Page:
The FUSD library provides two (optional) utility functions that can make it easier to write applications that integrate FUSD into their own select() loops. Specifically:
The excerpt of drums3.c shown in Program 9 demonstrates the use of these helper functions. This program is similar to the earlier drums.c example: it creates a number of musical instruments such as /dev/drums/bam and /dev/drums/boom. However, in addition to servicing its musical callbacks, the driver also prints a prompt to standard input asking how ``loud'' the drums should be. Instead of turning control of main() over to fusd_run() as in the previous examples, drums3 uses select() to simultaneously watch its FUSD file descriptors and standard input. It responds to input from both sources.
On lines 2-5, an fd_set and its associated ``max'' value are initialized to contain stdin's file descriptor. On line 9, we use fusd_fdset_add to add the FUSD file descriptors for all registered devices. (Not shown in this excerpt is the device registration, which is the same as the registration code we saw in drums.c.) On line 13 we call select, which blocks until one of the fd's in the set is readable. On lines 17 and 18, we check to see if standard input is readable; if so, a function is called which reads the user's response from standard input and prints a new prompt. Finally, on line 21, we call fusd_dispatch_fdset, which in turn will activate the callbacks for devices that have pending system calls waiting to be serviced.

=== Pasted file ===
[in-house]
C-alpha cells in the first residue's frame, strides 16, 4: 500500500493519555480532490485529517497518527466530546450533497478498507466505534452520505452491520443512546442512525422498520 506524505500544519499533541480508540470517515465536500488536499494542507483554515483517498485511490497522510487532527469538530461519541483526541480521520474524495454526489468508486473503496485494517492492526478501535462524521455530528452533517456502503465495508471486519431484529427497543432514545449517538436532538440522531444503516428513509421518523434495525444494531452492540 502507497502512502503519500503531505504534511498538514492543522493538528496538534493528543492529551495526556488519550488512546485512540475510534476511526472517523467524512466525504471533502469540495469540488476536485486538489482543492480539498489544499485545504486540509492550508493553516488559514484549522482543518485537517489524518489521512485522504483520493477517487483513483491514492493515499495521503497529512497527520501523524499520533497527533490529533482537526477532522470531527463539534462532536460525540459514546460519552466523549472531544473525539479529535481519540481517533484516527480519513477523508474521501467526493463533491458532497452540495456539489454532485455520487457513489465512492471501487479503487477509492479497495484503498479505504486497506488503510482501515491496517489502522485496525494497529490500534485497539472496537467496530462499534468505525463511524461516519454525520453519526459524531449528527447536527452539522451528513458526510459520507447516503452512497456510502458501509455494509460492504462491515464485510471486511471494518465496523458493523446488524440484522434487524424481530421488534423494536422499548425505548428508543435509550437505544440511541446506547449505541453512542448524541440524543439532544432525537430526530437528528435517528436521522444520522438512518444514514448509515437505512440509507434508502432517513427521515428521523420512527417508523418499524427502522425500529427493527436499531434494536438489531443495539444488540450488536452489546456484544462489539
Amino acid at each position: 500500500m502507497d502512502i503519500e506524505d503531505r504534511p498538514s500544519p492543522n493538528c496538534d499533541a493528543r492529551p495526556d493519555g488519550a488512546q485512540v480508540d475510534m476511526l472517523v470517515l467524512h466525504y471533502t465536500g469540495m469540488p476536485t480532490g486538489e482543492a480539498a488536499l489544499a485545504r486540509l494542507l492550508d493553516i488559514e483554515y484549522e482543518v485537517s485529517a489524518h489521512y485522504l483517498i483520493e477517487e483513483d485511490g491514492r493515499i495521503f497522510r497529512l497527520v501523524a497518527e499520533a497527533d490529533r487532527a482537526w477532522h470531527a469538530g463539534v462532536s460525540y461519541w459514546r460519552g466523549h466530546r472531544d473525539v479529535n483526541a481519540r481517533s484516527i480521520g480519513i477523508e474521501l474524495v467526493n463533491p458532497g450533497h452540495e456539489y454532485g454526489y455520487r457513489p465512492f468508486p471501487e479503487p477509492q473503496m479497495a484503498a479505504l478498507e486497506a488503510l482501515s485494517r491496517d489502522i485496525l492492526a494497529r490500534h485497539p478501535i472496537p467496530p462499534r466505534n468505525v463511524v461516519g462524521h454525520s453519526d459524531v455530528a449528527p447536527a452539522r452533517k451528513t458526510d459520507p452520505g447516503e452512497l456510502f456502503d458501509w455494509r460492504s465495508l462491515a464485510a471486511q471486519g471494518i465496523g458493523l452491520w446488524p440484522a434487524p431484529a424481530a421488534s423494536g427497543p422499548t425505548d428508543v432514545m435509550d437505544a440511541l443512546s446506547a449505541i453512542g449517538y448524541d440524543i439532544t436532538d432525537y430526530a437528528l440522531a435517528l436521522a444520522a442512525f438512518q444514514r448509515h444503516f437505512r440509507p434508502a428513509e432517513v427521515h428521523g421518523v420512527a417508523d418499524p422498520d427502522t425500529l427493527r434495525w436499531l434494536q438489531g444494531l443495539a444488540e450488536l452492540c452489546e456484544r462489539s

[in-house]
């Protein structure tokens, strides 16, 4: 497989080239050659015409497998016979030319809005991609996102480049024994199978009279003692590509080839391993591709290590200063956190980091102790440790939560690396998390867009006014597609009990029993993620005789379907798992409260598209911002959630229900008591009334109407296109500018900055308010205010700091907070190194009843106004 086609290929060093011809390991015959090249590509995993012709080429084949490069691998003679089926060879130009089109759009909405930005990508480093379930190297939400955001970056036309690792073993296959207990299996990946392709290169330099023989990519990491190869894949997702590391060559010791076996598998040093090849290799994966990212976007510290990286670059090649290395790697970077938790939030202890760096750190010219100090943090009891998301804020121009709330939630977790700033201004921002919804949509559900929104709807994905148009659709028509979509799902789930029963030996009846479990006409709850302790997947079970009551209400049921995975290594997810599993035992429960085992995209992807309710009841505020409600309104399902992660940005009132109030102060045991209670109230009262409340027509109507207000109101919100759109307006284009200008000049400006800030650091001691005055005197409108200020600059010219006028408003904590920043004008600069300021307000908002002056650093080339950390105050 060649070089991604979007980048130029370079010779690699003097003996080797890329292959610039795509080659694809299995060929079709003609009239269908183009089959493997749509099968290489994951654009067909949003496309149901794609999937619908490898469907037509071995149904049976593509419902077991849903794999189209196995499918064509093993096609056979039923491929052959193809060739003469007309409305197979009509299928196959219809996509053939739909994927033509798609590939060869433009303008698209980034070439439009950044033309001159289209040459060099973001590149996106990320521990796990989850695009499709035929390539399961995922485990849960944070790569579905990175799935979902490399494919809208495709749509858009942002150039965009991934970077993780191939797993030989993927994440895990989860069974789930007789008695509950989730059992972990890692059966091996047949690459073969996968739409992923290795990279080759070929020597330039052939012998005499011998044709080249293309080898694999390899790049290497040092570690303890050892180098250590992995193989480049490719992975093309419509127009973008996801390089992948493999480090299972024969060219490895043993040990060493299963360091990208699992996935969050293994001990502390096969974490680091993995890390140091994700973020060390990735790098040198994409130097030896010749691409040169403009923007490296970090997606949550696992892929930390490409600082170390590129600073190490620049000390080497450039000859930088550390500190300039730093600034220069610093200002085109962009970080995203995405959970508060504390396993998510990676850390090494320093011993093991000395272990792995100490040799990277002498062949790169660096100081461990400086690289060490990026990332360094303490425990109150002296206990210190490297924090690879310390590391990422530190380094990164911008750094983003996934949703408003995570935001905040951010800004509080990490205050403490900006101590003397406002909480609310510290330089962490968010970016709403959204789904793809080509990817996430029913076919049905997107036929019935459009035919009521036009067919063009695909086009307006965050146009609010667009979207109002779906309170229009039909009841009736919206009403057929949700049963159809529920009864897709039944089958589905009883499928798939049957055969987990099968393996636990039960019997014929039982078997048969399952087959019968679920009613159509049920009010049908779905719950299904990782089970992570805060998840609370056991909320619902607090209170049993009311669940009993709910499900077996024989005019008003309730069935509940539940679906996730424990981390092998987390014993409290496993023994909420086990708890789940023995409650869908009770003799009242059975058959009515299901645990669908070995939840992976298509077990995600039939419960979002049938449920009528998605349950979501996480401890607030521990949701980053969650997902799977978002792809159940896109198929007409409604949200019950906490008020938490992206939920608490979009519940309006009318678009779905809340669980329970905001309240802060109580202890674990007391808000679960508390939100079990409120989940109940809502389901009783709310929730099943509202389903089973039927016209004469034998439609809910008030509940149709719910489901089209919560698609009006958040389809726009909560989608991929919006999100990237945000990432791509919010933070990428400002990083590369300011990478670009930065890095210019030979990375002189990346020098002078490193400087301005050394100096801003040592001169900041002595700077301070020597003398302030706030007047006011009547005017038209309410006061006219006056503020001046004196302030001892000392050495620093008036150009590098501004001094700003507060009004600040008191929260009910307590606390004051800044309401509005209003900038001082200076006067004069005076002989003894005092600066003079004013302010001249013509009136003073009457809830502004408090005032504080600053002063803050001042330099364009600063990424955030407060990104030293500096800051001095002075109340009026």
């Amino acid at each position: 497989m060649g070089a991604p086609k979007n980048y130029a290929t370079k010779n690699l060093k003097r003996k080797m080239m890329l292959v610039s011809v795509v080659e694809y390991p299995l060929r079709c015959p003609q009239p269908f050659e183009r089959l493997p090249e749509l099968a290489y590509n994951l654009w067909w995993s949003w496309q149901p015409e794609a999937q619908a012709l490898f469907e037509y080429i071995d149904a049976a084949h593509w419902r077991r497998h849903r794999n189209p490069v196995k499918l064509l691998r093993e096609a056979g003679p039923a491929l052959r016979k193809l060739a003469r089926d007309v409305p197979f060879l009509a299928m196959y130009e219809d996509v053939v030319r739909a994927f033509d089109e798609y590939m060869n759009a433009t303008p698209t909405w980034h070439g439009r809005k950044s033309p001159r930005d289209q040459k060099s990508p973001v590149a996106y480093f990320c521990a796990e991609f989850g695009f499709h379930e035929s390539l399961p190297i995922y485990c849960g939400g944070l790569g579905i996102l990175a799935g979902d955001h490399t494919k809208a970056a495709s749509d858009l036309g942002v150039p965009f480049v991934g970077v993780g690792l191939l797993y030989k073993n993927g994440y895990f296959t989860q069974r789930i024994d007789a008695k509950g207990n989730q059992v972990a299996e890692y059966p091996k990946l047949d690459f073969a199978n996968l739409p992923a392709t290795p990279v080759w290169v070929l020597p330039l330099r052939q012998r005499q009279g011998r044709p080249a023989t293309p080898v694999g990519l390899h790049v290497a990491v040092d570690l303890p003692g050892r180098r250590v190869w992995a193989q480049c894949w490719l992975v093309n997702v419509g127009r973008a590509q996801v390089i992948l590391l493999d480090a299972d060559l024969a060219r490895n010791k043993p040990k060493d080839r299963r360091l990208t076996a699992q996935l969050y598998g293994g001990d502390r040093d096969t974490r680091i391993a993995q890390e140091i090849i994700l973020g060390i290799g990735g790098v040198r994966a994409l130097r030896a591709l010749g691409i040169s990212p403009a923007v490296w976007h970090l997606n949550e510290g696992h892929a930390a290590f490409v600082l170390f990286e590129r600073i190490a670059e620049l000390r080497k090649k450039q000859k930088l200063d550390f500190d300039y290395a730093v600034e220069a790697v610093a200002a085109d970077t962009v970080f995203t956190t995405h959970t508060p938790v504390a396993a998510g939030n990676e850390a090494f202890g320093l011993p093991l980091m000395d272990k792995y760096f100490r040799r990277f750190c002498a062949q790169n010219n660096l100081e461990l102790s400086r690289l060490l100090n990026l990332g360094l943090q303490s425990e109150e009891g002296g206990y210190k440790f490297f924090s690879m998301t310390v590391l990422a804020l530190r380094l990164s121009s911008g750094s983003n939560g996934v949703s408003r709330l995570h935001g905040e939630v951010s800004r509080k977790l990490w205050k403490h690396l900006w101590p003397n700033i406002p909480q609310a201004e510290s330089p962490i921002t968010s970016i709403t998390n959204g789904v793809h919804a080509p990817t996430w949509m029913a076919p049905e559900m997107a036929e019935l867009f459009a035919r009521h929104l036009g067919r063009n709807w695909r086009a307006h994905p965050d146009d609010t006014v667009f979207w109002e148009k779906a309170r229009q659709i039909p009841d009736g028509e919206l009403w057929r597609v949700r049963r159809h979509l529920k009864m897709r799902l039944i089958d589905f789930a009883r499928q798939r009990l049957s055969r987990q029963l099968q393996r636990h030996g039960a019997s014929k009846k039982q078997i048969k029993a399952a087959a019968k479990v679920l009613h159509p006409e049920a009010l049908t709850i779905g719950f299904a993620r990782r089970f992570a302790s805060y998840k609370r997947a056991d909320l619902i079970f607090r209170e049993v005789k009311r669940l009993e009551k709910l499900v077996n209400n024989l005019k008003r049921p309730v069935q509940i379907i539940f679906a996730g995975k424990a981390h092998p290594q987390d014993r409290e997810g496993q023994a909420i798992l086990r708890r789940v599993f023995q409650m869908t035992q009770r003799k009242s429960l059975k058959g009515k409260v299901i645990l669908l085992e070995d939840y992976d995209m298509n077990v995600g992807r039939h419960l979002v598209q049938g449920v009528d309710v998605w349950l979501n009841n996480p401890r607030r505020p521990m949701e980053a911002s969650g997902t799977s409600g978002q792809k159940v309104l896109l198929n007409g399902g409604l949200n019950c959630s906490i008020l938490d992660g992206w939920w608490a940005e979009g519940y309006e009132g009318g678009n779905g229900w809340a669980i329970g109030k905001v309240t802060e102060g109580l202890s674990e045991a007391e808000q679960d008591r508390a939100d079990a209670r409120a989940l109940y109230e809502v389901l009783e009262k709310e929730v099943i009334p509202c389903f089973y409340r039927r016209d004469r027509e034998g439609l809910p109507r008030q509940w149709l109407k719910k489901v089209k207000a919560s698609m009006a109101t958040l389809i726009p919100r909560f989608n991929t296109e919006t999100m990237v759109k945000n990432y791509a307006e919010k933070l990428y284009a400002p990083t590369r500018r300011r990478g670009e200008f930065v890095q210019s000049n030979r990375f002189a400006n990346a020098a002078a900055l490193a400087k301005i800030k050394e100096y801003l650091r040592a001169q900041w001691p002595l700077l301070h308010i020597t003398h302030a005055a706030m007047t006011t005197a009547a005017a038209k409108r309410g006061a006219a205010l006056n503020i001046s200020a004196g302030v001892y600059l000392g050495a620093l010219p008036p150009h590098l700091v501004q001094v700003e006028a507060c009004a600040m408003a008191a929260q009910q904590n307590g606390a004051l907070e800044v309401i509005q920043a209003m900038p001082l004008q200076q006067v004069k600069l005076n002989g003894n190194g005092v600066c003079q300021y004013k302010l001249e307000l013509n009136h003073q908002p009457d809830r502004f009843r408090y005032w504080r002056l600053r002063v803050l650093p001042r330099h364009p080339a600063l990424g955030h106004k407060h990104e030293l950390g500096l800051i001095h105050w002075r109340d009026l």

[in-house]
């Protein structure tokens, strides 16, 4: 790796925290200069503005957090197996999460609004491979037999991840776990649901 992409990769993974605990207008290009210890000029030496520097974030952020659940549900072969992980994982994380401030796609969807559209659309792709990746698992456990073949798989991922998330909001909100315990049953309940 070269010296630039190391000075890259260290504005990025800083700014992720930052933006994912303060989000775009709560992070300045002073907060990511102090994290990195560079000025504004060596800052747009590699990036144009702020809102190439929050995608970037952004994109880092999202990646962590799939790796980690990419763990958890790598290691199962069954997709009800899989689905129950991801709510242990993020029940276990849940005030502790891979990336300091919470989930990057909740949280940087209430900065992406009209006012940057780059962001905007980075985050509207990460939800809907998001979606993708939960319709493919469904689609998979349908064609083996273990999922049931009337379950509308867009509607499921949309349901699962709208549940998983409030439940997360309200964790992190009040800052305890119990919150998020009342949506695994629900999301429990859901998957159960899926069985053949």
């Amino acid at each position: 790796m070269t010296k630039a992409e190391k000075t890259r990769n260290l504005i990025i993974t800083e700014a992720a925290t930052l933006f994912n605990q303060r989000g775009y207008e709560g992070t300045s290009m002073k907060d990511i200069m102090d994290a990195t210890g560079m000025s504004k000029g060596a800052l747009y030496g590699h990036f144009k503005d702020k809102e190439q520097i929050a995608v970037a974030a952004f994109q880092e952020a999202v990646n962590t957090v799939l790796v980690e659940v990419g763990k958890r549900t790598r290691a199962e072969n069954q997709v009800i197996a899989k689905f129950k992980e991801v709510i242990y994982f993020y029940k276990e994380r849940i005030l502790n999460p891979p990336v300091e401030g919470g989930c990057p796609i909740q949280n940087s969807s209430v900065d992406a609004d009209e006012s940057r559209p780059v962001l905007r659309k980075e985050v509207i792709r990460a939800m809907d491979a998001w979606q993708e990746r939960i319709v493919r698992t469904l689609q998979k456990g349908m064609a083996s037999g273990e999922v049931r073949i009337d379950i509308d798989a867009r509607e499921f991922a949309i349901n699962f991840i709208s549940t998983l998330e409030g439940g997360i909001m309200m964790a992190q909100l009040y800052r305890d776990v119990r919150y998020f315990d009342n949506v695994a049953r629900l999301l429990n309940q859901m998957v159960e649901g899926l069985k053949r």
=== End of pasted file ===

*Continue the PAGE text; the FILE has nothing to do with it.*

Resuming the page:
It's worth reiterating that drivers are not required to use the FUSD helper functions fusd_fdset_add and fusd_dispatch_fdset. If it's more convenient, a driver can manually save all of the file descriptors returned by fusd_register, construct its own fd_set, and then call fusd_dispatch on each descriptor that is readable. This method is sometimes required for integration with other frameworks that want to take over your main(). For example, the GTK user interface framework is event-driven and requires that you pass control of your main to it. However, it does allow you to give it a file descriptor and a function pointer, saying ``Call this callback when select indicates this file descriptor has become readable.'' A GTK application that implements FUSD devices can work by giving GTK all the FUSD file descriptors individually, and calling fusd_dispatch() when GTK calls the associated callbacks.